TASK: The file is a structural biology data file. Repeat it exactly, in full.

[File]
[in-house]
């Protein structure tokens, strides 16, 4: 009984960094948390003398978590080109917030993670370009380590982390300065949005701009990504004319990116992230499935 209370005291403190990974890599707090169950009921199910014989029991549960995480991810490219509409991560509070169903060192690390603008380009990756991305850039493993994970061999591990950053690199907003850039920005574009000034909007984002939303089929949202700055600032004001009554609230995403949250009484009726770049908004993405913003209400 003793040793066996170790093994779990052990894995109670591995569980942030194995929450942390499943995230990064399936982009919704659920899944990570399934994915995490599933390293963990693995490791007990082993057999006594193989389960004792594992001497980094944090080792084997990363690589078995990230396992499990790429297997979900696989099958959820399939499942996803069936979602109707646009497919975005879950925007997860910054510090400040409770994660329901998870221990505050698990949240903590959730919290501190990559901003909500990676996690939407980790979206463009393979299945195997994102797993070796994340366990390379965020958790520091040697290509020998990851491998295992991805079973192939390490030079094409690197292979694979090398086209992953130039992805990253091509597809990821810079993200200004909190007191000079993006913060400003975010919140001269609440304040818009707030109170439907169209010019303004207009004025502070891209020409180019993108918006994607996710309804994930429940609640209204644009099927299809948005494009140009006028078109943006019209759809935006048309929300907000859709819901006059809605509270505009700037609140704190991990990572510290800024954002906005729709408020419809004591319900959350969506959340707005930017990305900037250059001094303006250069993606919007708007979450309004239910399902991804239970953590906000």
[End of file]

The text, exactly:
[in-house]
């Protein structure tokens, strides 16, 4: 009984960094948390003398978590080109917030993670370009380590982390300065949005701009990504004319990116992230499935 209370005291403190990974890599707090169950009921199910014989029991549960995480991810490219509409991560509070169903060192690390603008380009990756991305850039493993994970061999591990950053690199907003850039920005574009000034909007984002939303089929949202700055600032004001009554609230995403949250009484009726770049908004993405913003209400 003793040793066996170790093994779990052990894995109670591995569980942030194995929450942390499943995230990064399936982009919704659920899944990570399934994915995490599933390293963990693995490791007990082993057999006594193989389960004792594992001497980094944090080792084997990363690589078995990230396992499990790429297997979900696989099958959820399939499942996803069936979602109707646009497919975005879950925007997860910054510090400040409770994660329901998870221990505050698990949240903590959730919290501190990559901003909500990676996690939407980790979206463009393979299945195997994102797993070796994340366990390379965020958790520091040697290509020998990851491998295992991805079973192939390490030079094409690197292979694979090398086209992953130039992805990253091509597809990821810079993200200004909190007191000079993006913060400003975010919140001269609440304040818009707030109170439907169209010019303004207009004025502070891209020409180019993108918006994607996710309804994930429940609640209204644009099927299809948005494009140009006028078109943006019209759809935006048309929300907000859709819901006059809605509270505009700037609140704190991990990572510290800024954002906005729709408020419809004591319900959350969506959340707005930017990305900037250059001094303006250069993606919007708007979450309004239910399902991804239970953590906000």